AstraZeneca Pharmaceutical company and Oxford University, both British, have developed a viral vector vaccine. This method uses a vector, i.e. a different virus from SARS-CoV-2, to enter a cell and infect it. In this way, it uses the cellular machinery to produce the spike protein, present in this coronavirus, to generate antibodies.
An agreement between the two institutions to develop a vaccine was announced in April 2020 and the first results were published on 23 November. Updated efficacy data were presented on 22 March 2021. In total, 32,449 people from the US, Peru, Argentina, Colombia, and Chile participated in the phase III trial, which achieved a 79% efficacy.
People vaccinated with AstraZeneca should receive two doses administered over four to 12 weeks. More than 80 countries are currently immunising their citizens with the vaccine, making it the most widely used vaccine worldwide.
Like most formulations, the most common side effects (affecting more than 10% of those vaccinated) are tiredness, general malaise, pain at the injection site, headache, muscle pain, fever, and nausea. Common reactions (one in 10 persons) are swelling or redness at the injection site, fever above 38°C, vomiting and diarrhea. Infrequent consequences are drowsiness, loss of appetite, swollen lymph nodes, excessive sweating, and itchy or rashy skin.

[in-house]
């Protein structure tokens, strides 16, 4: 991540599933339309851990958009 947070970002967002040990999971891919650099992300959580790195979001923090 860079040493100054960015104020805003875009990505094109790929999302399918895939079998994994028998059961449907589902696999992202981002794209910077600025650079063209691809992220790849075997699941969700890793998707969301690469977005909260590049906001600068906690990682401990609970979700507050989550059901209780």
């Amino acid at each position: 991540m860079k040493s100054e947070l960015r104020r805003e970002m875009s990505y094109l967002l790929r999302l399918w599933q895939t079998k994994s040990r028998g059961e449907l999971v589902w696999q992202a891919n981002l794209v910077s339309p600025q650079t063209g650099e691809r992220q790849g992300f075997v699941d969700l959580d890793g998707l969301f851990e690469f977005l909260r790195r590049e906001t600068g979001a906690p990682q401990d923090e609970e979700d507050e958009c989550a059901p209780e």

About 20 EU countries temporarily suspended their vaccination programme with the product in early March after several cases of thrombosis (formation of blood clots inside a blood vessel) were reported in people who received the vaccine. The European Medicines Agency EMA confirmed that the formulation is not linked to an increased risk of thrombosis, and a dozen countries resumed vaccination from 18 March.
AstraZeneca’s vaccine will keep for up to six months between 2°C and 8°C.
Biotech and drug company Serum Institute of India, which specialises in making vaccines, reached an agreement with AstraZeneca to market its formulation in India under the name Covishield on exactly the same conditions as in other countries.
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